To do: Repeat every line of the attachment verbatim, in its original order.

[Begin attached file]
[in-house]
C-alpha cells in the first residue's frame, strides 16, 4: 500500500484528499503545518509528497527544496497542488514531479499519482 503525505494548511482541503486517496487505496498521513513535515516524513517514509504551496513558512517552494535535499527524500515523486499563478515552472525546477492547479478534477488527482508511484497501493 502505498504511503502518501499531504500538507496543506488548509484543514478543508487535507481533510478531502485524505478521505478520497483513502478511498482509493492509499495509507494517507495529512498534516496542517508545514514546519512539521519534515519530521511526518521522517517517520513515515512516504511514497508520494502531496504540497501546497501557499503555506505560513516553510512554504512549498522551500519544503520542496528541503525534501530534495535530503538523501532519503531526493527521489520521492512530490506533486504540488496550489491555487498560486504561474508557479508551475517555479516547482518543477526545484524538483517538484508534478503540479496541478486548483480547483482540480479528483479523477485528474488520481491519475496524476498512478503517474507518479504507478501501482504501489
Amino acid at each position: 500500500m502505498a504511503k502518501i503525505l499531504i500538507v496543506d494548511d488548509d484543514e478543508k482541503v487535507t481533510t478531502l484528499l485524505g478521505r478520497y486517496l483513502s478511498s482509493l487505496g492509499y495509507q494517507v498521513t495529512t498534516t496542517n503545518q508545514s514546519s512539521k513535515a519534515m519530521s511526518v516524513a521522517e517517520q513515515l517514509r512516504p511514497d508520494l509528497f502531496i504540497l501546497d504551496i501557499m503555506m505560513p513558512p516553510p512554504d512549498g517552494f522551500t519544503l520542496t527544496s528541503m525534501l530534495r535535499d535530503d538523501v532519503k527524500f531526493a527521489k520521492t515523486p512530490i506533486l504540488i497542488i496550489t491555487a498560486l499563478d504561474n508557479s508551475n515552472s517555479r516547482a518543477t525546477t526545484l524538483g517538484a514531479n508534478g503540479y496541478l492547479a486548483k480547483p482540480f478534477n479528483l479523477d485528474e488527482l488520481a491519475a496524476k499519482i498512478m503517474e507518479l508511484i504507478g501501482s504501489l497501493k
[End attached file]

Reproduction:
[in-house]
C-alpha cells in the first residue's frame, strides 16, 4: 500500500484528499503545518509528497527544496497542488514531479499519482 503525505494548511482541503486517496487505496498521513513535515516524513517514509504551496513558512517552494535535499527524500515523486499563478515552472525546477492547479478534477488527482508511484497501493 502505498504511503502518501499531504500538507496543506488548509484543514478543508487535507481533510478531502485524505478521505478520497483513502478511498482509493492509499495509507494517507495529512498534516496542517508545514514546519512539521519534515519530521511526518521522517517517520513515515512516504511514497508520494502531496504540497501546497501557499503555506505560513516553510512554504512549498522551500519544503520542496528541503525534501530534495535530503538523501532519503531526493527521489520521492512530490506533486504540488496550489491555487498560486504561474508557479508551475517555479516547482518543477526545484524538483517538484508534478503540479496541478486548483480547483482540480479528483479523477485528474488520481491519475496524476498512478503517474507518479504507478501501482504501489
Amino acid at each position: 500500500m502505498a504511503k502518501i503525505l499531504i500538507v496543506d494548511d488548509d484543514e478543508k482541503v487535507t481533510t478531502l484528499l485524505g478521505r478520497y486517496l483513502s478511498s482509493l487505496g492509499y495509507q494517507v498521513t495529512t498534516t496542517n503545518q508545514s514546519s512539521k513535515a519534515m519530521s511526518v516524513a521522517e517517520q513515515l517514509r512516504p511514497d508520494l509528497f502531496i504540497l501546497d504551496i501557499m503555506m505560513p513558512p516553510p512554504d512549498g517552494f522551500t519544503l520542496t527544496s528541503m525534501l530534495r535535499d535530503d538523501v532519503k527524500f531526493a527521489k520521492t515523486p512530490i506533486l504540488i497542488i496550489t491555487a498560486l499563478d504561474n508557479s508551475n515552472s517555479r516547482a518543477t525546477t526545484l524538483g517538484a514531479n508534478g503540479y496541478l492547479a486548483k480547483p482540480f478534477n479528483l479523477d485528474e488527482l488520481a491519475a496524476k499519482i498512478m503517474e507518479l508511484i504507478g501501482s504501489l497501493k